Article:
Sookie almost snorted out another drink of water.
“Hell no!” she laughed. “And—if I know my husband—he’s already thinking of ways to not be king. But, while he is king, I think it’d be a good idea for him to get rid of Bill’s estate and establish the ‘official seat’ elsewhere. I’m not comfortable with the next king or queen living next door—even if Eric handpicks him or her.”
“You’re too damned perceptive for your own good sometimes,” Tray muttered as he looked up from eating his third Lafayette burger.
Sookie rolled her eyes in Tray’s direction, but quickly brought them back to Andy. “Eric was intending to use Bill’s mansion as a headquarters for his vampire stuff, but I know he really doesn’t want to. Anyway, Terry, Arlene, Coby, and Lisa are already staying there—at least until your house is repaired. Um—and the girls could actually use the dungeon as a protective space—since—uh—the cells there have silver bars.”
Andy frowned. “Shouldn’t we talk about all of this with Eric? Plus—uh—we wouldn’t want to put y’all out any more than we already have.”
“You aren’t putting us out,” she smiled sweetly. “And—frankly—Eric initially contemplated using Bill’s old place before we knew about the boys. Now that they are on the way, I don’t think Eric would be upset about conducting Area business far away from here—far away from both your girls and my boys,” she added significantly.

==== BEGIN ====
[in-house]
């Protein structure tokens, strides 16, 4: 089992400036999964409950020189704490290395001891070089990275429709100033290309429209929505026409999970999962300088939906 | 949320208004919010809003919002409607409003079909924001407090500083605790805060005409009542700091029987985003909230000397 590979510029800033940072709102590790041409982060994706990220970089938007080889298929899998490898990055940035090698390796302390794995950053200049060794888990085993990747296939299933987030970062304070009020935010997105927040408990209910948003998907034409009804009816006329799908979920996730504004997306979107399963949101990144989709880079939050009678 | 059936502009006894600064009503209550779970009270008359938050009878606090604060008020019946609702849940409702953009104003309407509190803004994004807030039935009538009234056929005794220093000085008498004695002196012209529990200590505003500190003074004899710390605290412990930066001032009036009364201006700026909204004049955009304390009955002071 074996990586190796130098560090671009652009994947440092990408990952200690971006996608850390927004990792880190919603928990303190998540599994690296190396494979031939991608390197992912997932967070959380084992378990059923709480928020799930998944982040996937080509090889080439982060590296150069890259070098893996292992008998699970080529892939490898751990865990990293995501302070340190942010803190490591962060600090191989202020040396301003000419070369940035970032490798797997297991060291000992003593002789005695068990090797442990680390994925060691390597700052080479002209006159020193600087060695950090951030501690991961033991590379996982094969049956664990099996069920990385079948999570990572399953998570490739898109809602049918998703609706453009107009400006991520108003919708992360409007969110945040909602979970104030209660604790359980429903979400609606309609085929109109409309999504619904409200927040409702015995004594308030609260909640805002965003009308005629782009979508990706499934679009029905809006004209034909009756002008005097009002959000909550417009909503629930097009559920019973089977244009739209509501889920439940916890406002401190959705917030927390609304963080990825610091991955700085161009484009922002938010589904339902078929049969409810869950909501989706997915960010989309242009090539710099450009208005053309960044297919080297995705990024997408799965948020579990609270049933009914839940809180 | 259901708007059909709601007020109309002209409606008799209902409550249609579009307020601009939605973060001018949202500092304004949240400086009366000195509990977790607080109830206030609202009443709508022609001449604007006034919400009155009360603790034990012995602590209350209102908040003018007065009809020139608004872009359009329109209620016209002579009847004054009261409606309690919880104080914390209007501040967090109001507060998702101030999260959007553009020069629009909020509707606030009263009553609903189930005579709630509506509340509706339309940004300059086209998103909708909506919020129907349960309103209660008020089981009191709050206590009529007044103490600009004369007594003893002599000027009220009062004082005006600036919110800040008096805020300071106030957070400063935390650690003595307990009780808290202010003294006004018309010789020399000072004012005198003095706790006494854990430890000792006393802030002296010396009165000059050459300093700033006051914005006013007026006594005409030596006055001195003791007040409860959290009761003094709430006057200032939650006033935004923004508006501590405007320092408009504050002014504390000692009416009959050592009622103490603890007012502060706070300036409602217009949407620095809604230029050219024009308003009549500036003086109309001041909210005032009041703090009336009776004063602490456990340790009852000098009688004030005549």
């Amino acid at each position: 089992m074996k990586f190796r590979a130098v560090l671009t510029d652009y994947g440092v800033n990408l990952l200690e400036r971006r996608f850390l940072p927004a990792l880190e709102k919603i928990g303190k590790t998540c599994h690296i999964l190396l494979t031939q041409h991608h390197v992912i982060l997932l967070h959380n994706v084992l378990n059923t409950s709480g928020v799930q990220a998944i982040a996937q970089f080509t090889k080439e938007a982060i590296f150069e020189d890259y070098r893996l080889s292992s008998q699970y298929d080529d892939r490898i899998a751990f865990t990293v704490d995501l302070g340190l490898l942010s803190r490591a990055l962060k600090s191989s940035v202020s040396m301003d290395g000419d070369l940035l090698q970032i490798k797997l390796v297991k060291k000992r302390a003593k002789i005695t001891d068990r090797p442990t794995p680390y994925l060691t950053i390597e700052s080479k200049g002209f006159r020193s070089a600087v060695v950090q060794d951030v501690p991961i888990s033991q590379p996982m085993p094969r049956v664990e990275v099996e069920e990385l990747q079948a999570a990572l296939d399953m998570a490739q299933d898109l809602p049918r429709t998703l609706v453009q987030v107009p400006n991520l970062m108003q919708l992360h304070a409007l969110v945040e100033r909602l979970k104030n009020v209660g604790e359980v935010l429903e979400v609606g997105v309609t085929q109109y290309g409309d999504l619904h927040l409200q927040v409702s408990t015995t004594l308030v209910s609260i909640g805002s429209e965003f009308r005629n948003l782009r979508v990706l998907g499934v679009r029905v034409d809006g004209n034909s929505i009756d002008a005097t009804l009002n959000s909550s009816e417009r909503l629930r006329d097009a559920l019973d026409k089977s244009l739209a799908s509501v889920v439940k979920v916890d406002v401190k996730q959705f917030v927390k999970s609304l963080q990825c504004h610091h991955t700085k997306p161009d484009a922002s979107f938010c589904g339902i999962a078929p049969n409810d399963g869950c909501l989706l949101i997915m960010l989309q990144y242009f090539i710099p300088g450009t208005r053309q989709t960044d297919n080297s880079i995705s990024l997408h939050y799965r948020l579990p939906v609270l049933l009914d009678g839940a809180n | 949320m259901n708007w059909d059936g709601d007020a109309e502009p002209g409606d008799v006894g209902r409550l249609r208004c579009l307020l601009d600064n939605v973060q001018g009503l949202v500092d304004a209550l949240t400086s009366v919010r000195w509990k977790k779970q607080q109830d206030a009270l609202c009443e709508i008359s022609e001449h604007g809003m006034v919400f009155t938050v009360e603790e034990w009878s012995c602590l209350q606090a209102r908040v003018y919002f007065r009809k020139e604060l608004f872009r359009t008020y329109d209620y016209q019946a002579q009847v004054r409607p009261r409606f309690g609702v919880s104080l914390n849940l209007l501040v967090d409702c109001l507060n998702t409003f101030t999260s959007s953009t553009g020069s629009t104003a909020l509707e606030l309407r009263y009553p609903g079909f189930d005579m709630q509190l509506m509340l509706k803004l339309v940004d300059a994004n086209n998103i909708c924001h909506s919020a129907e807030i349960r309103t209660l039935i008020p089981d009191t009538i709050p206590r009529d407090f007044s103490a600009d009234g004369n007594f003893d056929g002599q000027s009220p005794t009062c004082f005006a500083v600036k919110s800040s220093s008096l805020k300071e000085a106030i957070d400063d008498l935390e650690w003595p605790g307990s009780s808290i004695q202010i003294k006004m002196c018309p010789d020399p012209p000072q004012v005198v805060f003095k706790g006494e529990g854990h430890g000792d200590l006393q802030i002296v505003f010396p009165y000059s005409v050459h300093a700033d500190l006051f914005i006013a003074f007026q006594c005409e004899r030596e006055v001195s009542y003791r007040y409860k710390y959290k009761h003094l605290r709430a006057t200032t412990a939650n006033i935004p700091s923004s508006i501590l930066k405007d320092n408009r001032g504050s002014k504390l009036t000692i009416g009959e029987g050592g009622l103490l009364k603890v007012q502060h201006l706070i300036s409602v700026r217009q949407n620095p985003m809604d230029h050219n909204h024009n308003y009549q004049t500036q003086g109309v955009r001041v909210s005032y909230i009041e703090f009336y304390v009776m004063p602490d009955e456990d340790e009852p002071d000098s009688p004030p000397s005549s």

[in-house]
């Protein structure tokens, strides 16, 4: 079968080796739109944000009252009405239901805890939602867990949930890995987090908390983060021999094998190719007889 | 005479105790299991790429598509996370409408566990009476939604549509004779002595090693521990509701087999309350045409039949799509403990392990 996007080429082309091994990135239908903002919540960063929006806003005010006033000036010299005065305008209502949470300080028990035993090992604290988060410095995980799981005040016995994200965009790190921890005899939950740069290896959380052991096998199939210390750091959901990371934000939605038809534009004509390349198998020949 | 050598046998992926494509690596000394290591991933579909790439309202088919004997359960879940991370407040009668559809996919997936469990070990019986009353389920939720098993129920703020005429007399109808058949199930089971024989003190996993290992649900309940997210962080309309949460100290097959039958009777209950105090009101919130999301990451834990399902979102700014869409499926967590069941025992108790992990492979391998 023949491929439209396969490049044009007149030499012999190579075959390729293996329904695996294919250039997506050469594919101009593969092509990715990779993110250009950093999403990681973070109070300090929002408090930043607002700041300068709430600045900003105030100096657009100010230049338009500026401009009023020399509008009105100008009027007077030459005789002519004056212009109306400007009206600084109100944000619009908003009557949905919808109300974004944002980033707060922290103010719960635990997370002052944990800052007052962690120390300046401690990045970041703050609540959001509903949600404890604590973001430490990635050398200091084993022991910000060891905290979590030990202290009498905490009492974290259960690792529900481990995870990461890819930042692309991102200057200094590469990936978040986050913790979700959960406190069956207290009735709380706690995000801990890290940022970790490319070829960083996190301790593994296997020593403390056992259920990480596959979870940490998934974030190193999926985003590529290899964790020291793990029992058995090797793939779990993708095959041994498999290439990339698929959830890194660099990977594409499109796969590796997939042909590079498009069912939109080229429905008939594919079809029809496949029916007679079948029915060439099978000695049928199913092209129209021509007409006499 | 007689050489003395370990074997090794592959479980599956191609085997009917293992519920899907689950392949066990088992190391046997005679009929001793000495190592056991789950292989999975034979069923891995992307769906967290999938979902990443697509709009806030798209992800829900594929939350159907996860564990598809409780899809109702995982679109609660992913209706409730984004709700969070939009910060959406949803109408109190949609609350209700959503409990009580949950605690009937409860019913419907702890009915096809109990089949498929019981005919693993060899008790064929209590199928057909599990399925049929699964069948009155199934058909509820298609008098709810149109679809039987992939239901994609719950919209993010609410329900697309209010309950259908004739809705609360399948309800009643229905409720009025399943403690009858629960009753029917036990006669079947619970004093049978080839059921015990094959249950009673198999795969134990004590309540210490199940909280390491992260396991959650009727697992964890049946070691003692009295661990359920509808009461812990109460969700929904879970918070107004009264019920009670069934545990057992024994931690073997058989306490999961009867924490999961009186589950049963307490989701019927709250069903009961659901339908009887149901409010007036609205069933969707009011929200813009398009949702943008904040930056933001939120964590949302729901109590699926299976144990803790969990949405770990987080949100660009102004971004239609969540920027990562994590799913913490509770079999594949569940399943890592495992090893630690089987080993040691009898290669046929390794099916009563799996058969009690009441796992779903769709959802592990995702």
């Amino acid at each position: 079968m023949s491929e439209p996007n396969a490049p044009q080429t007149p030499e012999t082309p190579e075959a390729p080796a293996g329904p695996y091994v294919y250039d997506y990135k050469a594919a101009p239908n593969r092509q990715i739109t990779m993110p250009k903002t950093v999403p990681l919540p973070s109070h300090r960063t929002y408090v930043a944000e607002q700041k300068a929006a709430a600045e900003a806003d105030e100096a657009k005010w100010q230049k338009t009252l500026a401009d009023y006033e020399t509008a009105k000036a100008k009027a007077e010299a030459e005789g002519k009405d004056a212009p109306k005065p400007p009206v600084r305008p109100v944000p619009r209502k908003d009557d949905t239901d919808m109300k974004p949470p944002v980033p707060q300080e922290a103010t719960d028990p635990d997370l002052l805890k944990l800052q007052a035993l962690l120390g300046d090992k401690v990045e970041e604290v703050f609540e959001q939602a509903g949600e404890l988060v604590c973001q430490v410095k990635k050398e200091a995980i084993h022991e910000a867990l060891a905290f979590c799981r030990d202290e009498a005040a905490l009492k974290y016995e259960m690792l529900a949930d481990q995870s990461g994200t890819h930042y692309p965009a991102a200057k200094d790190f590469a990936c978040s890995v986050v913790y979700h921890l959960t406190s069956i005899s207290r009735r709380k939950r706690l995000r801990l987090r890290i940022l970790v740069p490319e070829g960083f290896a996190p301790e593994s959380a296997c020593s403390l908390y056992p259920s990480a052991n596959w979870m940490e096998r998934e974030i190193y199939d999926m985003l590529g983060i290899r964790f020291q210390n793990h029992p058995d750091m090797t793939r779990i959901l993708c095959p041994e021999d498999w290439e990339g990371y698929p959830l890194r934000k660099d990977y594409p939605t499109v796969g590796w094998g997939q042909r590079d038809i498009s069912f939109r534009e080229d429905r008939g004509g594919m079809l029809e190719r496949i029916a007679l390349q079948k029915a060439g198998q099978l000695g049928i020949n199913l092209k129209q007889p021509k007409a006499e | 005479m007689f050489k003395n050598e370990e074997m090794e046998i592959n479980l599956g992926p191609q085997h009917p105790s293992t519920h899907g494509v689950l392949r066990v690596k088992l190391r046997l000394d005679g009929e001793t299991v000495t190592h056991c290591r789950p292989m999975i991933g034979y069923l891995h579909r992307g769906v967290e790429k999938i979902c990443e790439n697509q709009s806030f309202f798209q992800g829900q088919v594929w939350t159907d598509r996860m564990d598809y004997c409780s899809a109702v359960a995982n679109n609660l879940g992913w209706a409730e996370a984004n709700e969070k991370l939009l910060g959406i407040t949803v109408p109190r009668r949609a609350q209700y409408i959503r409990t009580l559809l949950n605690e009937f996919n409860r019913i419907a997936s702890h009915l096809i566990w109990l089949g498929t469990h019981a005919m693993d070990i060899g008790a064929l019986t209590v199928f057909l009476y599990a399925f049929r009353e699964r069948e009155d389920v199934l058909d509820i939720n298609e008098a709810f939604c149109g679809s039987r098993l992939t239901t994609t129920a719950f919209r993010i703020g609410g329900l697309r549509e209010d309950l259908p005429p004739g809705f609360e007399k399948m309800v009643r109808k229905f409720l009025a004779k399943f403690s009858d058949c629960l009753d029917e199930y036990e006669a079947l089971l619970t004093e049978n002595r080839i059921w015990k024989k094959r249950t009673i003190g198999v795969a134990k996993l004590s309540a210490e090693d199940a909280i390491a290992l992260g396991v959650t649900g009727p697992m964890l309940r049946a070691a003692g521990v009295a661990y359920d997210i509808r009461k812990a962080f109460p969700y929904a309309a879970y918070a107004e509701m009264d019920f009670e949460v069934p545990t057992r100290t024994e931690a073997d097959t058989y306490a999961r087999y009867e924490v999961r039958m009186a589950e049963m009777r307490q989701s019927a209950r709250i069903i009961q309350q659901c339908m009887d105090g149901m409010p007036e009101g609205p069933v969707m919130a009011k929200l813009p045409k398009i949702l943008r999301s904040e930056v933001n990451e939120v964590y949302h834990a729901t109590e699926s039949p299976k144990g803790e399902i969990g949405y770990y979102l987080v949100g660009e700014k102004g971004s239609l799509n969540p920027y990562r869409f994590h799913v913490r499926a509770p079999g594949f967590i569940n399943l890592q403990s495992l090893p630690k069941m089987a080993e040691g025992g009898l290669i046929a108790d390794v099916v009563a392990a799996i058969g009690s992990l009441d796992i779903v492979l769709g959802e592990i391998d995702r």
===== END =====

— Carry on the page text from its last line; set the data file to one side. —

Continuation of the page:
Andy frowned. “We’ll talk about this again—after Eric wakes up,” he said firmly.
Sookie simply smiled and winked.
“I could add a spell to the ward to interfere with all the fairy scents when they are on either property,” I offered. “It would basically make y’all smell like ‘vanilla humans’ to anyone not able to get past the wards.”
“But vanilla is good!” Braelyn commented.
Sookie chuckled. “I know. But supposedly it means plain or uninteresting. I always thought that saying was ridiculous, too.”
“Me too,” I smiled. “But it might help.”
“Thank you. We appreciate anything that would help. So—uh—what do you need for your wards?” Sookie asked, focusing her attention onto me.
I thought for a moment. “Now that I’ve been here, I know that there are a couple of ingredients I’ll need that I don’t have. Am I right that you are the primary owner of the house?” I asked Sookie.
She nodded. “Yeah. It’s Eric’s house too and our babies’ house, of course, but Eric was worried that vampires could get in without an invitation, so he signed it back over to me. Um—I don’t know how things will work with the guards. I think some of them will be staying here too. And, of course, so will Andy and the girls and Holly unless they move to the other place.”
I nodded as I took in the information and made some mental calculations. “I think I can find the fresh ingredients I need at a grocery store,” I said with a smile. “I came with a trunk full of almost anything else I could think of. All you have to do is provide the cornerstone.”
“Cornerstone?” she asked.
I nodded. “Yeah.” I smiled. “It’s symbolic really.” I gestured around the room. “What holds all of this together? I’ll need something that is representative of that ‘glue’—that foundation. The ward will work without it, but a cornerstone would make it stronger.”